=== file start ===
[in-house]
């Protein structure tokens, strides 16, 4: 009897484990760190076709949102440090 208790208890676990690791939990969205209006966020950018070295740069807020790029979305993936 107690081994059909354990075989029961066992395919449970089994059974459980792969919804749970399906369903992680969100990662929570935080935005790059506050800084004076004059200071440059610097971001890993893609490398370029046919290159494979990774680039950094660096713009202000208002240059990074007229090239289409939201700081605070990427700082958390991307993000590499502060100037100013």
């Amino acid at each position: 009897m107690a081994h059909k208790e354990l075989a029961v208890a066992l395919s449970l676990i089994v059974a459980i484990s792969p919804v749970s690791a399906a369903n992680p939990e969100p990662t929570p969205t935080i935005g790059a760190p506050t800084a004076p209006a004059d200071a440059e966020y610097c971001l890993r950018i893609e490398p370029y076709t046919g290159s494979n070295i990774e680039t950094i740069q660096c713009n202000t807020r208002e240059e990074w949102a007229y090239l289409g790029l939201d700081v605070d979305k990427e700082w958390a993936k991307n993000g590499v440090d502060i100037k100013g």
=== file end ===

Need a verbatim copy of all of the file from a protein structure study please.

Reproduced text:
[in-house]
């Protein structure tokens, strides 16, 4: 009897484990760190076709949102440090 208790208890676990690791939990969205209006966020950018070295740069807020790029979305993936 107690081994059909354990075989029961066992395919449970089994059974459980792969919804749970399906369903992680969100990662929570935080935005790059506050800084004076004059200071440059610097971001890993893609490398370029046919290159494979990774680039950094660096713009202000208002240059990074007229090239289409939201700081605070990427700082958390991307993000590499502060100037100013």
């Amino acid at each position: 009897m107690a081994h059909k208790e354990l075989a029961v208890a066992l395919s449970l676990i089994v059974a459980i484990s792969p919804v749970s690791a399906a369903n992680p939990e969100p990662t929570p969205t935080i935005g790059a760190p506050t800084a004076p209006a004059d200071a440059e966020y610097c971001l890993r950018i893609e490398p370029y076709t046919g290159s494979n070295i990774e680039t950094i740069q660096c713009n202000t807020r208002e240059e990074w949102a007229y090239l289409g790029l939201d700081v605070d979305k990427e700082w958390a993936k991307n993000g590499v440090d502060i100037k100013g």